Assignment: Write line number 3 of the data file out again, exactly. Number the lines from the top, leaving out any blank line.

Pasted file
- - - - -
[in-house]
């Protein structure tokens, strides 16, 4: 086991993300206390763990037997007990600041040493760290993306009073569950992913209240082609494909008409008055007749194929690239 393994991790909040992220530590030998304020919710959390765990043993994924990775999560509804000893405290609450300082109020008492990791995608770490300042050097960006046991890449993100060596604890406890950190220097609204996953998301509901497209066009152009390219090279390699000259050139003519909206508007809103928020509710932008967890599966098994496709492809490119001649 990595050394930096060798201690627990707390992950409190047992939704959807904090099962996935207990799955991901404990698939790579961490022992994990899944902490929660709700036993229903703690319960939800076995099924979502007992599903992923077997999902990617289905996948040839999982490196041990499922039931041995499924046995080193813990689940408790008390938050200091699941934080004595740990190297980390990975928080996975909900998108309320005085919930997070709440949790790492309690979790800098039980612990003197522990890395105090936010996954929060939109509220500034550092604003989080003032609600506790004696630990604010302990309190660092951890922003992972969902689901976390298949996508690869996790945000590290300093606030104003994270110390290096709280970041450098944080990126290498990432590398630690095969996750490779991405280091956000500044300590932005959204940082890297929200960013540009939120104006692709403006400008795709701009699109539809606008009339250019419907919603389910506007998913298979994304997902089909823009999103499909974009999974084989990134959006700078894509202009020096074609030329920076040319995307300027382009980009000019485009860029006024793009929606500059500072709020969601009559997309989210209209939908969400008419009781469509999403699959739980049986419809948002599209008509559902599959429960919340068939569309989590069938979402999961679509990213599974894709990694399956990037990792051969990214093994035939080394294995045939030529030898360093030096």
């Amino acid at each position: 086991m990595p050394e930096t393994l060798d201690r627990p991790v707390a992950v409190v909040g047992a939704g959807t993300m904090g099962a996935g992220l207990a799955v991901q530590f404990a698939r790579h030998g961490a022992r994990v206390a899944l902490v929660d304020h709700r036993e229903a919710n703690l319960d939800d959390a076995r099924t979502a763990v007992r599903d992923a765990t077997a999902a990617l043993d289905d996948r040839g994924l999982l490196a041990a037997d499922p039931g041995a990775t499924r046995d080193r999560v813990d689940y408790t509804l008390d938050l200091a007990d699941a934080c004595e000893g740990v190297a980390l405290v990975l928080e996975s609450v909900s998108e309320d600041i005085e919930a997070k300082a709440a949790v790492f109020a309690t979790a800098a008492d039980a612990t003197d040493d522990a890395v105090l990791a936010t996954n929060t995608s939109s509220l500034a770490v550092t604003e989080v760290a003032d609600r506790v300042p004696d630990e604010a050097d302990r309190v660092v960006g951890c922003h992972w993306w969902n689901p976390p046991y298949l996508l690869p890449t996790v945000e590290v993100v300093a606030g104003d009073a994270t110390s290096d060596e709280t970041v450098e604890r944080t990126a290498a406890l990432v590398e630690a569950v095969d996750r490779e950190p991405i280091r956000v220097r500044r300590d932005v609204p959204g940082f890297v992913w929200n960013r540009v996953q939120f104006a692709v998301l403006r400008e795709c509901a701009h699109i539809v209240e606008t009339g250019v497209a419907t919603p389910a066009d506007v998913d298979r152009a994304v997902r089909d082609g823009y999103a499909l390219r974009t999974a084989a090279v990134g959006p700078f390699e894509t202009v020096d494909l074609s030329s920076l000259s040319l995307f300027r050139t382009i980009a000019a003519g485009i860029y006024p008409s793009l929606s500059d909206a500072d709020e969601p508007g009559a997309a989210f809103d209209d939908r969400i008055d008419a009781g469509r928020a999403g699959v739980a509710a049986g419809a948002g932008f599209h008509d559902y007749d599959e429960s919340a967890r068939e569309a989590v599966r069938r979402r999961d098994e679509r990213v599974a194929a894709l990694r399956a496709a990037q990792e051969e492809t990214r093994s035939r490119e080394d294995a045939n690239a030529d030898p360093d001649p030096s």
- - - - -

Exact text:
């Amino acid at each position: 086991m990595p050394e930096t393994l060798d201690r627990p991790v707390a992950v409190v909040g047992a939704g959807t993300m904090g099962a996935g992220l207990a799955v991901q530590f404990a698939r790579h030998g961490a022992r994990v206390a899944l902490v929660d304020h709700r036993e229903a919710n703690l319960d939800d959390a076995r099924t979502a763990v007992r599903d992923a765990t077997a999902a990617l043993d289905d996948r040839g994924l999982l490196a041990a037997d499922p039931g041995a990775t499924r046995d080193r999560v813990d689940y408790t509804l008390d938050l200091a007990d699941a934080c004595e000893g740990v190297a980390l405290v990975l928080e996975s609450v909900s998108e309320d600041i005085e919930a997070k300082a709440a949790v790492f109020a309690t979790a800098a008492d039980a612990t003197d040493d522990a890395v105090l990791a936010t996954n929060t995608s939109s509220l500034a770490v550092t604003e989080v760290a003032d609600r506790v300042p004696d630990e604010a050097d302990r309190v660092v960006g951890c922003h992972w993306w969902n689901p976390p046991y298949l996508l690869p890449t996790v945000e590290v993100v300093a606030g104003d009073a994270t110390s290096d060596e709280t970041v450098e604890r944080t990126a290498a406890l990432v590398e630690a569950v095969d996750r490779e950190p991405i280091r956000v220097r500044r300590d932005v609204p959204g940082f890297v992913w929200n960013r540009v996953q939120f104006a692709v998301l403006r400008e795709c509901a701009h699109i539809v209240e606008t009339g250019v497209a419907t919603p389910a066009d506007v998913d298979r152009a994304v997902r089909d082609g823009y999103a499909l390219r974009t999974a084989a090279v990134g959006p700078f390699e894509t202009v020096d494909l074609s030329s920076l000259s040319l995307f300027r050139t382009i980009a000019a003519g485009i860029y006024p008409s793009l929606s500059d909206a500072d709020e969601p508007g009559a997309a989210f809103d209209d939908r969400i008055d008419a009781g469509r928020a999403g699959v739980a509710a049986g419809a948002g932008f599209h008509d559902y007749d599959e429960s919340a967890r068939e569309a989590v599966r069938r979402r999961d098994e679509r990213v599974a194929a894709l990694r399956a496709a990037q990792e051969e492809t990214r093994s035939r490119e080394d294995a045939n690239a030529d030898p360093d001649p030096s």